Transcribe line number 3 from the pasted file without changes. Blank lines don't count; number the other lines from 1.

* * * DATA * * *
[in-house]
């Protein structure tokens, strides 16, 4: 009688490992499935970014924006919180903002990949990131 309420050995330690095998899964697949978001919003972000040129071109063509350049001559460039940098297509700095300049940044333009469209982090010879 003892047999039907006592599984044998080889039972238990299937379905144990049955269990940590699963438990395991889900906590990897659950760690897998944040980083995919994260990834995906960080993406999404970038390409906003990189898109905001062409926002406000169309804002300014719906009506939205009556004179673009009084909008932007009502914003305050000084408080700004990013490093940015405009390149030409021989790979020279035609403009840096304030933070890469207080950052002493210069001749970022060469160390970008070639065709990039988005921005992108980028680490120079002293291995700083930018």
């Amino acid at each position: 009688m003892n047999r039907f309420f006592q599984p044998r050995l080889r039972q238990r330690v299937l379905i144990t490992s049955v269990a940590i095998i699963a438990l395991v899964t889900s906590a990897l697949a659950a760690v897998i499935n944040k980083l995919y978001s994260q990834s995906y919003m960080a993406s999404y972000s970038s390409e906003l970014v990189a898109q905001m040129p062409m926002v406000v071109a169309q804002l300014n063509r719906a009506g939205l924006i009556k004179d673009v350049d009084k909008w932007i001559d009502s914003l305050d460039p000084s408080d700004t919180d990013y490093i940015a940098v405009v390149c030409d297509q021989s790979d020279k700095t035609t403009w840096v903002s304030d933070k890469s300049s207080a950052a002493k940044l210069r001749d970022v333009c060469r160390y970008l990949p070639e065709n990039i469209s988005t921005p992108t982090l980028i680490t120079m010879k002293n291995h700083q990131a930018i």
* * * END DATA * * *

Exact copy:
């Amino acid at each position: 009688m003892n047999r039907f309420f006592q599984p044998r050995l080889r039972q238990r330690v299937l379905i144990t490992s049955v269990a940590i095998i699963a438990l395991v899964t889900s906590a990897l697949a659950a760690v897998i499935n944040k980083l995919y978001s994260q990834s995906y919003m960080a993406s999404y972000s970038s390409e906003l970014v990189a898109q905001m040129p062409m926002v406000v071109a169309q804002l300014n063509r719906a009506g939205l924006i009556k004179d673009v350049d009084k909008w932007i001559d009502s914003l305050d460039p000084s408080d700004t919180d990013y490093i940015a940098v405009v390149c030409d297509q021989s790979d020279k700095t035609t403009w840096v903002s304030d933070k890469s300049s207080a950052a002493k940044l210069r001749d970022v333009c060469r160390y970008l990949p070639e065709n990039i469209s988005t921005p992108t982090l980028i680490t120079m010879k002293n291995h700083q990131a930018i």